I just caught a rather interesting piece by fellow blogger Dana Blankenhorn on the subject of the "value and values" found in open source ecosystems. Near the end, he references an article on InfoWorld which questions whether it is wise to "protect" open source development by mandating its use at the government level.
Dana had this to say in response:
Cogswell Cogs is deriving enormous value from its open source use but must share that with Spacely Sprockets? Placing this in the fictional world of The Jetsons lets you see just how big a leap this is. (The show is a product of the mainframe era, the 1960s.)
Yet that is precisely what open source values call upon us to do. It is why articles like this, equating a nation’s adoption of open source to protectionism, strike advocates as so silly and vendors as so right.
From a vendor’s perspective this is exactly what countries are doing, closing their markets to alternative approaches by mandating open source.
But from the advocate’s point of view, that mandate will also require sharing not only within that market but between markets, not only between developing markets but with developed ones as well. Where is the loss, they ask?
I don't find it so silly to call the reservation of sectors of an economy to open source protectionism, because its effects are the same. The fact that open source involves "sharing" doesn't change the analysis at all.
Open source is great stuff. I consider it an essential part of the fabric of the software economy. It consitutes goods that are, through licensing rules, guaranteed to always be part of the public domain - at least from an ideas standpoint (if not from a packaging standpoint). That is a useful contribution to the software economy, as lots of companies can benefit from a software layer that is essentially free (as in cost), even if the product as a whole isn't. I don't consider that notion any less capitalist than the ability to utilize a piece written by Mozart in a modern movie (which isn't exactly the same as Linux wasn't written 250 years ago, but expresses the concept of using public domain works in newer creations).
That being said, just because a person likes donuts doesn't mean he should eat nothing but donuts. The essential power of the marketplace is the variety of impulses that drive innovation. Open source, given its mandates to share innovation with anyone and everyone, has a different motivating impulse than models that give more of the spoils of victory to the originators of a new idea. Both are important, to my mind, in the healthy functioning of market capitalism.
Does proprietary software add nothing of value? Even Stallman doesn't think so, though from his standpoint, the contribution isn't welcome for ideological reasons. Proprietary companies have a much more intimate assocation with the needs of customers than open source efforts (which tend to be composed mostly of volunteers). Proprietary companies pay people to think about non-technical interests (volunteers often have more personal motivations).
This, I think, is the real reason the commanding heights of the software landscape are still controlled by proprietary solutions. In the consumer space, the market for desktop computers is almost entirely proprietary, a reflection of the focus proprietary companies tend to have on customers (something made easier when you can pay geeks to have that focus). Where open source operating systems have had the most success is in areas where the interests of self-motivated, technically-minded volunteers and customers most align, such as in server operating systems and in the embedded space.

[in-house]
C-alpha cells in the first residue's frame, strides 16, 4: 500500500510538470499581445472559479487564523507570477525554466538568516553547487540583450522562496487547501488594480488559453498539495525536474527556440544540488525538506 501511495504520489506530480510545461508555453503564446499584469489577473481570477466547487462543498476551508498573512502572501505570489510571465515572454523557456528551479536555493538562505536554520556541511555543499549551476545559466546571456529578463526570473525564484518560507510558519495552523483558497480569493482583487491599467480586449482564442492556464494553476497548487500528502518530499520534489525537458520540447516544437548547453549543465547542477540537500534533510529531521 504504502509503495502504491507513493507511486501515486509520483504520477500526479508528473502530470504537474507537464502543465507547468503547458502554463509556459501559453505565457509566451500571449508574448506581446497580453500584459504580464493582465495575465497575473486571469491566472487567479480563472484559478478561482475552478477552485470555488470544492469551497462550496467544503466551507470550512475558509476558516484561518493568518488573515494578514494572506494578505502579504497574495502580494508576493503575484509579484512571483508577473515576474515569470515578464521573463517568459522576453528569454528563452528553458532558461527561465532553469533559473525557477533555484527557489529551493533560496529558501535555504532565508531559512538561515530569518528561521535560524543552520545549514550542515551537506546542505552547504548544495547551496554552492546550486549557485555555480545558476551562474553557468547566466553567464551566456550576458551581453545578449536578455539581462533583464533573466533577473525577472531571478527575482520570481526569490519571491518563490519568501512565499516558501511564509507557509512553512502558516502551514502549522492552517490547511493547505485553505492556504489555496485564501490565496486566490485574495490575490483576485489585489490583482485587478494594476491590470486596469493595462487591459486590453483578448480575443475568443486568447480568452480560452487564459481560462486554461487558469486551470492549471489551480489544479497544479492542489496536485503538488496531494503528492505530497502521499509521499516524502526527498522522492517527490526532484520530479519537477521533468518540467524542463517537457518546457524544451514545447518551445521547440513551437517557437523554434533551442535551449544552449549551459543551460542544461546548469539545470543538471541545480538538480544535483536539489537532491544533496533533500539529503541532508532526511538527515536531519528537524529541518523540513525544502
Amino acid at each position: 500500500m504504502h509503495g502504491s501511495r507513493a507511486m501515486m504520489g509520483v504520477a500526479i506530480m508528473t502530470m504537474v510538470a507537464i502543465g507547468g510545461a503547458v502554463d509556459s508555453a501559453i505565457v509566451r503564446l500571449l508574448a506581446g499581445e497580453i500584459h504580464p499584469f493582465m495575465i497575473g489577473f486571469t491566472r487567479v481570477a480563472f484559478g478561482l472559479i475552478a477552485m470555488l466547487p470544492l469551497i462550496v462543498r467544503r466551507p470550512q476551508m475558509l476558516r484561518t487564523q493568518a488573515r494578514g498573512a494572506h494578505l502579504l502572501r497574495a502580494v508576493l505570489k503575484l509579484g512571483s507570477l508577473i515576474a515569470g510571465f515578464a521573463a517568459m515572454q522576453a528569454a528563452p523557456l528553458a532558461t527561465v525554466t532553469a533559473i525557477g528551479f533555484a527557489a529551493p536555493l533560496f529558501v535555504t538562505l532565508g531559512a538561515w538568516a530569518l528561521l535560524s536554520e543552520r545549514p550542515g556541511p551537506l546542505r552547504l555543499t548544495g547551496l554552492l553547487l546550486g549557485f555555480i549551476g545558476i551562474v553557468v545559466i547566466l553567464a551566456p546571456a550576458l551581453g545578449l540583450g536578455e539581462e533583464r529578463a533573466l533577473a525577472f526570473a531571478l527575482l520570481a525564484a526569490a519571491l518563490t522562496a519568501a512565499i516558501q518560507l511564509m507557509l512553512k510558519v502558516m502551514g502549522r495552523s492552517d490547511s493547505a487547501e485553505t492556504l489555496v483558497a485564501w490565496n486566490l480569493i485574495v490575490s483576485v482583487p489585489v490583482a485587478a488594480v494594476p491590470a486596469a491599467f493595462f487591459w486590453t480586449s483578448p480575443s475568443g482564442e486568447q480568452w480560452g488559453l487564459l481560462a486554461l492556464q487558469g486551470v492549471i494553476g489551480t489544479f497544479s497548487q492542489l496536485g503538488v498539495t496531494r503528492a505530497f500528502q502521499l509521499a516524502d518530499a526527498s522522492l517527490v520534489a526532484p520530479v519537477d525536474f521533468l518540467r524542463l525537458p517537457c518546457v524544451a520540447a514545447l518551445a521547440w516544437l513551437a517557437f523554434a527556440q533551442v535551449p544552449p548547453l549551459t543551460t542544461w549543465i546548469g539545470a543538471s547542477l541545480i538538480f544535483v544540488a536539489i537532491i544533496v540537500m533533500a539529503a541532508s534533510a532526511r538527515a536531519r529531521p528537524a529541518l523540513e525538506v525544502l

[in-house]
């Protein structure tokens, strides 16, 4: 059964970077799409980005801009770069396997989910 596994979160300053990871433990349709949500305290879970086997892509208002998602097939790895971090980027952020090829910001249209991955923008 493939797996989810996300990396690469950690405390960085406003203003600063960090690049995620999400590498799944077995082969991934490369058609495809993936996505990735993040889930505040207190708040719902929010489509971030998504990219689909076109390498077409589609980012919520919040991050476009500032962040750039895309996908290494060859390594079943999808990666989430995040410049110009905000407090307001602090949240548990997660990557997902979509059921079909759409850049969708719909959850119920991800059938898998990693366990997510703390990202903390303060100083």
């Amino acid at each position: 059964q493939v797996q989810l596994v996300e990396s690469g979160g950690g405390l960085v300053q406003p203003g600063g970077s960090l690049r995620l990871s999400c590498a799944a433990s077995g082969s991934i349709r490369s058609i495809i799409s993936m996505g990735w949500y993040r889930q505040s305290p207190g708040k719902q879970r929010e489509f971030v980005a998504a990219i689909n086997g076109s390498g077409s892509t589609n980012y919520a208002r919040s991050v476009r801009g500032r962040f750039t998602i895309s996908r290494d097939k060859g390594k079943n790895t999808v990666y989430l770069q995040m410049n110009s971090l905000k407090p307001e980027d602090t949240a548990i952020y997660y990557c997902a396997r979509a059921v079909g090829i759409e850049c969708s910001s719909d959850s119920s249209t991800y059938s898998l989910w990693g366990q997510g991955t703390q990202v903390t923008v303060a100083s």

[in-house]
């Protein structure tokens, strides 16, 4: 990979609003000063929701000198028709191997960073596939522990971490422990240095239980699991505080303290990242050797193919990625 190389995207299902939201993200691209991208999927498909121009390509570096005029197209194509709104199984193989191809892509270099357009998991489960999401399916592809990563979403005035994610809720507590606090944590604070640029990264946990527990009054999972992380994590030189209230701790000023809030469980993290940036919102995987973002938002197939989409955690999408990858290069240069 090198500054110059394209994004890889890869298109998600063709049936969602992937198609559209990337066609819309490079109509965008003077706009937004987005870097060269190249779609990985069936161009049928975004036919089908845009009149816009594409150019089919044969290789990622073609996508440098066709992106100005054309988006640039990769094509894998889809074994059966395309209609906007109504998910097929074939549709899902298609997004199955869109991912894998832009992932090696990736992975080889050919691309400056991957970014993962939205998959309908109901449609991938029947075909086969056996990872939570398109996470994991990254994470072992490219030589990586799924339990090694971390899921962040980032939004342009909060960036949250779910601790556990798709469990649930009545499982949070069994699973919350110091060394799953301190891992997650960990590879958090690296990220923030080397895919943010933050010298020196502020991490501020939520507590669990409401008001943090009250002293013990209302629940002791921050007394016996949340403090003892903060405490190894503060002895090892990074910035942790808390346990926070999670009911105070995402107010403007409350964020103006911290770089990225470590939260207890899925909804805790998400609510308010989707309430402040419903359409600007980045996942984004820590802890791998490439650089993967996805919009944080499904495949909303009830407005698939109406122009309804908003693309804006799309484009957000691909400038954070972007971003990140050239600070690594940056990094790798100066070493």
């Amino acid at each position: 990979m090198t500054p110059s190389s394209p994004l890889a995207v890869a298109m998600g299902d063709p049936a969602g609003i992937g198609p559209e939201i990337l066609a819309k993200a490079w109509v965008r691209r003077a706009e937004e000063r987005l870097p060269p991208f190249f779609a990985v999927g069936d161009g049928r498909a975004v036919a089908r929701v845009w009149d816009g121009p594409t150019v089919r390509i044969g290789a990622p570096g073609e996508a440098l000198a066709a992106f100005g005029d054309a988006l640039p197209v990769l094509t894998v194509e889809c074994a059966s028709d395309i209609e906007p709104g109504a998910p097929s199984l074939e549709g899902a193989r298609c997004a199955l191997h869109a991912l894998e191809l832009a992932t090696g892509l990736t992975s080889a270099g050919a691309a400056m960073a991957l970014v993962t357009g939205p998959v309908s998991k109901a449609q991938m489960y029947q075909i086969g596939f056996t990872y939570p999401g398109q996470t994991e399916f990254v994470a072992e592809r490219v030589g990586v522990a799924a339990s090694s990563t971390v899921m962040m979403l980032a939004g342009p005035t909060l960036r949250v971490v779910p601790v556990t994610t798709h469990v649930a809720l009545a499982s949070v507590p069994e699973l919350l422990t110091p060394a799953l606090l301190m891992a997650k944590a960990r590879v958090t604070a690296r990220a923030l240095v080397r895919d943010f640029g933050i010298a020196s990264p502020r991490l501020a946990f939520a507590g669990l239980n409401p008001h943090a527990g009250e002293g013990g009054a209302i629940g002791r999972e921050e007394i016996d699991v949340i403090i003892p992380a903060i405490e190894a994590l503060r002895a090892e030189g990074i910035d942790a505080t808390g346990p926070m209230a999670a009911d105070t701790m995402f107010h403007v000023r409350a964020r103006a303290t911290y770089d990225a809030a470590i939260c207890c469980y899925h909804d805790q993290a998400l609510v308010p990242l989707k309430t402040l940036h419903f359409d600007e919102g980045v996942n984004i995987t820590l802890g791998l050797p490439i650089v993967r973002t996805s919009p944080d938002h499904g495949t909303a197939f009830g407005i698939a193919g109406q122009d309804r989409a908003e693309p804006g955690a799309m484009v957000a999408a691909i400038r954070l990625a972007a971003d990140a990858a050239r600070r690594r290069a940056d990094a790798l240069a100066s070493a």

I'm not saying it is impossible for open source projects to focus on the needs of the non-technical. Firefox has done quite well taking away marketshare from Internet Explorer. Rather, it is just HARDER to do so. The motivations of the people who contribute to open source tend to have a particular character, though individual contributors may have a keen mind for consumer needs, and provided they are sufficiently productive, can manage to change the balance in certain cases. Basketball teams from small liberal arts universities every so often get an amazing player that tips the balance in contests with larger and better-funded universities.
A model based on sharing has its uses, but may be less helpful from an economic development standpoint than open source advocates claim. Developing market software and technology requirements are quite different than the needs of developed-market consumers. In fact, I would say programmers who live in developing markets will have a competitive advantage in serving those consumers, given that they have knowledge of those needs that it is impossible to acquire without living in those markets.
How are they to create software companies with exportable commodities based on those advantages if they are forced to share that knowledge with anyone and everyone? In other words, by mandating open source, do developing markets stifle the development of proprietary companies in their own markets (who, as I explained, have advantages, even if they don't merit any more protections than open source)?
Those are the reasons why I think it makes little sense to mandate open source solutions in developing markets (though I focused more on the economic negatives than on the labelling of such activity). Open source already has a leg up by reason of cost. It's worth letting proprietary companies - both foreign AND domestic - have the chance to try to trump those advantages. The attempt is good for consumers, and good for markets.